Rising energy prices, intermediate product prices and scarcity of electronic components are challenging all branches of the global economy. But order books are full and demand for industrial robots has never been higher. In total, global robot installations are expected to grow by 10% to almost 570,000 units in 2022. The post-pandemic boom experienced in 2021 is expected to fade out in 2022. From 2022 to 2025, average annual growth rates in the medium to upper single-digit range are forecast.
Orders for World Robotics 2022 Industrial Robots and Service Robots reports can be placed online. Further downloads on the content are available here.
Robots-Blog visiting Maker Faire Hanover – Video
Robots-Blog visiting Maker Faire Hanover – Photos
Szene-Treff Maker Faire Hannover – Wo sich DIY-YouTuber, Cosplayer und Lichtkünstler begegnen
Hannover, 31. August 2022 – Am 10. und 11. September treffen sich auf der achten Maker Faire im HCC wieder DIY-YouTuber und geben Einblicke in ihre Maker-Welt. Auch etliche Cosplayer haben sich zum Festival verabredet, um dort ihre farbenfrohen, aufwändig hergestellten Kostüme zu präsentieren. Leuchtende Exponate haben die verschiedenen Lichtkünstler im Gepäck, mit denen sie die Besucherinnen und Besucher in der Dark Gallery verzaubern wollen.
Maker Faire – das heißt anfassen, ausprobieren, voneinander lernen und vernetzen: Auch in der achten Auflage der Maker Faire ist das Angebot der rund 1000 ausstellenden Maker vielfältig. Bereits zum vierten Mal sind Szene-YouTuber aus dem Genre DIY/Handwerk zu Gast. Angekündigt hat sich die bekannte Makerin Laura Kampf, die gemeinsam mit „HABU“, Felix Schelhasse, Franks Shed, Jonas Winkler und Karoline Hinz an den Paneltalks am Samstag um 16:30 Uhr und am Sonntag um 12:10 Uhr teilnehmen wird.
Darüber hinaus zeigen unter anderem die YouTuber Pero Cetkovic aka Der Kompressorschrauber und Marcel von Bau Boom Bang sowie Ellen Brilhuis-Meijer von Crafts with Ellen ihre Werke und bieten Mitmachaktionen an.
Sie heißen Babyroods, Karamelori, Anxietea.exe oder weeiiird.cos und lieben es, fiktive Charaktere durch ihre Cosplays in die Realität zu holen. Die Cosplayerinnen sowie Instagram- und TikTok-Stars nutzen die Maker Faire, um ihre ausgefallenen Kostümideen vorzustellen und über ihre Vorbilder aus Animes, Mangas oder Videospielen zu erzählen.
In der Dark Gallery – die verdunkelte Halle gibt es nach 2019 zum zweiten Mal auf der Maker Faire – sind es vor allem Jonas Vorwerk, Teammitglieder von Tim Davies, die jungen Maker von ARTandTECH.space, Jürgen Klöck und Franz Betz, die als Lichtkünstler faszinierende Projekte mitgebracht haben.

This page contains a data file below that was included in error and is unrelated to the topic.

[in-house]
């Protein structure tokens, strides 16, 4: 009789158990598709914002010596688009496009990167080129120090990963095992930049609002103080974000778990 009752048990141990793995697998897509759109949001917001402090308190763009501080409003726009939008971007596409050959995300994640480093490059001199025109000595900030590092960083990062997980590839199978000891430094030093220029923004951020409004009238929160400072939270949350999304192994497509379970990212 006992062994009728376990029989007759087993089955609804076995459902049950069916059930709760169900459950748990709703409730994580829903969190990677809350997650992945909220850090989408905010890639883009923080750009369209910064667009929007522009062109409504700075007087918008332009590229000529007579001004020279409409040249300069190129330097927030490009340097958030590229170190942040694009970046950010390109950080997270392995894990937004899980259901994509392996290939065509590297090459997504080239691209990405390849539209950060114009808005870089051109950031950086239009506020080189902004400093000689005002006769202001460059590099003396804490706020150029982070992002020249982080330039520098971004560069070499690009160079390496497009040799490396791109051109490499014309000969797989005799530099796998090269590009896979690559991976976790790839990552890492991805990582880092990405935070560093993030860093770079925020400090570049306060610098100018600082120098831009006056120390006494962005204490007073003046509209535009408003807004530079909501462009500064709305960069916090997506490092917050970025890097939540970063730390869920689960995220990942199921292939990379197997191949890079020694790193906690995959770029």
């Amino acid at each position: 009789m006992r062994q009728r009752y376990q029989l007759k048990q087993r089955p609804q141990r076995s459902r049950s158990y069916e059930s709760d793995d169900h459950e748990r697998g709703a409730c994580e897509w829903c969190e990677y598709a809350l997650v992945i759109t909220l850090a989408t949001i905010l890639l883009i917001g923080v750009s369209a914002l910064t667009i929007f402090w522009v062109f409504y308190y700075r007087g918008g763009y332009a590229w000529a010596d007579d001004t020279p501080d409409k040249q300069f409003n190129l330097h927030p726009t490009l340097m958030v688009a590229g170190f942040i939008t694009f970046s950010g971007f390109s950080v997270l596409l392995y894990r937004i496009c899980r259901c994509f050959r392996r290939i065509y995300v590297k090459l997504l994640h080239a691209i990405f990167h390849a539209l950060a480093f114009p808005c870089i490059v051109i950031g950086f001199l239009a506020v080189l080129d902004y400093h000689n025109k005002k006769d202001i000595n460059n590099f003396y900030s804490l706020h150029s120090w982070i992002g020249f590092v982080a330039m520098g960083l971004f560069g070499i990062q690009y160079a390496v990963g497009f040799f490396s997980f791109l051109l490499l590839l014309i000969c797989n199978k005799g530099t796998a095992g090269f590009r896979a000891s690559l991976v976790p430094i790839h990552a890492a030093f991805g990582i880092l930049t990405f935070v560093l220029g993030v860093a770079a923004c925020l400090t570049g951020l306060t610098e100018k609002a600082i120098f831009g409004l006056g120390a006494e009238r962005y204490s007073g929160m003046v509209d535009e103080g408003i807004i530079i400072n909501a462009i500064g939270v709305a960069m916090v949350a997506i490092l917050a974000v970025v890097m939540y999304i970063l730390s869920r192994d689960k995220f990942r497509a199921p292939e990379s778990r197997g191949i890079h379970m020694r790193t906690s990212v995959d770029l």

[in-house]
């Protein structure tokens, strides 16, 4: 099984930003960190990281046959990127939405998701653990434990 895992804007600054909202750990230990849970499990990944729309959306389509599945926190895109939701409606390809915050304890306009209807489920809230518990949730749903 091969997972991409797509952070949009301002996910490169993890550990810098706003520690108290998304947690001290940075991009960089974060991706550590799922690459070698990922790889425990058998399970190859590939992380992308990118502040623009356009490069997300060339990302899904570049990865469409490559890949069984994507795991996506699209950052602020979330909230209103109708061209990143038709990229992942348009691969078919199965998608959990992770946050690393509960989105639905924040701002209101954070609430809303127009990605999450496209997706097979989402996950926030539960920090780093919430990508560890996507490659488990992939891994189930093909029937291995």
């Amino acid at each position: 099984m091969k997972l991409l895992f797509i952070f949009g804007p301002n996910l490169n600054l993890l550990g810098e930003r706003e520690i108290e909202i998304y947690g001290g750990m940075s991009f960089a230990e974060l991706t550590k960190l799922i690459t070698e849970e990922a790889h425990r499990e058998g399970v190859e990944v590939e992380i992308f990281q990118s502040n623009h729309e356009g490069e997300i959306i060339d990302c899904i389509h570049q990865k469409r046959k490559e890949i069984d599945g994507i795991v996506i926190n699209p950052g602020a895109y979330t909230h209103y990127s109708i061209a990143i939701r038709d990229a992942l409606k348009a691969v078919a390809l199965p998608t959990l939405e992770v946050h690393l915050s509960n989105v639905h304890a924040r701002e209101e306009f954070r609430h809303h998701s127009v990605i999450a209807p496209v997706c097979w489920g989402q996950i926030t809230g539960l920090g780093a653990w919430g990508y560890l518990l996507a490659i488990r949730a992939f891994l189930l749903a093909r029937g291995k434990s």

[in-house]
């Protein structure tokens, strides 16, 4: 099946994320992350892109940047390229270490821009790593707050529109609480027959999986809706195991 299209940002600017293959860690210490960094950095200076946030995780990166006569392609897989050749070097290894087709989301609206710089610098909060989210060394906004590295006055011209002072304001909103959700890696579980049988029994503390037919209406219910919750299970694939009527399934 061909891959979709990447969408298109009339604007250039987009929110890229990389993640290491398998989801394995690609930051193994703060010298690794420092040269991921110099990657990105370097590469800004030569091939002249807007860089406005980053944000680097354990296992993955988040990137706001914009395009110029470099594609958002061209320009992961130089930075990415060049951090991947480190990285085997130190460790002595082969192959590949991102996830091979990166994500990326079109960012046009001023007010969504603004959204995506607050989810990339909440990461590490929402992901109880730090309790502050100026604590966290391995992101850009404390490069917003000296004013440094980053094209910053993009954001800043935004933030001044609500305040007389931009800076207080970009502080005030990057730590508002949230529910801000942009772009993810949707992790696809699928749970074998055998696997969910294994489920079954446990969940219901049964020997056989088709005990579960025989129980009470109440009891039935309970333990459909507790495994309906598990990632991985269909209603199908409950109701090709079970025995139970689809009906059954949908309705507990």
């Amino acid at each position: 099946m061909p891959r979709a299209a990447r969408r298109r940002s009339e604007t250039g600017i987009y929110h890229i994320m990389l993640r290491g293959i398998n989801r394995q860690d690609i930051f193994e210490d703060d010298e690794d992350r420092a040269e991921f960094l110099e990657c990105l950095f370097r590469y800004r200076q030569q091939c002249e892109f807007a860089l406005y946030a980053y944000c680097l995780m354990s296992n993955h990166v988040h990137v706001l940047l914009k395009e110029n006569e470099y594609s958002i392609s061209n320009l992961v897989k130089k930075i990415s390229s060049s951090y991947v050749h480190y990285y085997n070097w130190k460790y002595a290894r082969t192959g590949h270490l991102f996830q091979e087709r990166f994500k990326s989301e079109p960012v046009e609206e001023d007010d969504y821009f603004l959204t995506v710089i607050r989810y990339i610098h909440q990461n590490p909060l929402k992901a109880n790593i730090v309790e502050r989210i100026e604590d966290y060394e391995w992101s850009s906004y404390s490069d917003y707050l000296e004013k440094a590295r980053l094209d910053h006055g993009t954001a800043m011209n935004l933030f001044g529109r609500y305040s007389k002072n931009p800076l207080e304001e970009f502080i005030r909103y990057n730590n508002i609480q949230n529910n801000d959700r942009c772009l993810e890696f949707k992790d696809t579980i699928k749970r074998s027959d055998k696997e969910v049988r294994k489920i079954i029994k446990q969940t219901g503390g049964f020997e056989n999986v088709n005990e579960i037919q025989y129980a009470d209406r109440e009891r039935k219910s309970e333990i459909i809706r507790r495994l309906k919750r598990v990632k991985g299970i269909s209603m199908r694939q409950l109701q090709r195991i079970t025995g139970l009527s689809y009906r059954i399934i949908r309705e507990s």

Ein Hingucker ist „Pixels“, eine interaktive Lichtinstallation von Jonas Vorwerk , einem niederländischem Multimedia-Künstler, der sich audiovisueller Kunst mit Schwerpunkt Interaktion widmet. Pixels besteht aus verschiedenen LED-Blöcken, die bei Interaktion die Farbe und Intensität wechseln und von den Besuchern vielfältig zu verschiedenen Kreationen zusammengebaut werden können.
Als unübersehbares Highlight gleitet ISO durch die Dark Gallery: ein sieben Meter langes und fünf Meter hohes Monster, das einer Tiefsee-Assel ähnelt und vollständig mit LEDs beleuchtet wird. Das Projekt stammt von Tim Davies , einem britischen Bildhauer und Ingenieur mit Vorliebe für großformartige kinetische Kreaturen. Iso wird von einer Person gesteuert, die dem Unterwassertier Leben einhaucht.
Das Projektlabor Berufskolleg Rheine und die Jugendkunstschule Rheine präsentieren viele ausgefallene Lichtobjekte, die im ARTandTECH.space entstanden sind. Jürgen Klöck stellt seine Upcycling-Ideen – er baut aus schrottreifen Geräten warm leuchtende Lampen – ebenfalls in der Dark Gallery vor.
Zudem können große und kleine Besucher die Discokugel aus CDs bestaunen, die der stadtbekannte Lichtbildhauer Franz Betz im vergangenen Jahr als Außenwette der digitalen Maker Faire gebaut hat. Der Hannoveraner wird nicht nur das Schwarmkunstwerk mit einem Durchmesser von zwei Metern präsentieren, sondern gemeinsam mit Besuchern weitere kleine Discokugeln bauen und so die Halle zum Strahlen bringen.
Infos und Tickets zum bunten DIY-Familienfestival gibt es unter www.maker-faire.de/hannover.
57% of Manufacturers Say Robots Aren’t Taking Human Jobs
Veo Robotics’ 2022 Manufacturing Automation Outlook finds that human-robot collaboration has risen for 6 out of 10 manufacturers in the last year, as facilities turn to automation to supplement workers
WALTHAM, MASS. (PRWEB) JULY 12, 2022
57% of global manufacturers believe that robots are not replacing human workers in their facilities, but rather working alongside humans to supplement their work. This is one of the significant findings from Veo Robotics’ 2022 Manufacturing Automation Outlook, released today by the industrial automation company that created FreeMove®, a comprehensive 3D safeguarding system for industrial robots that powers dynamic human-robot collaboration.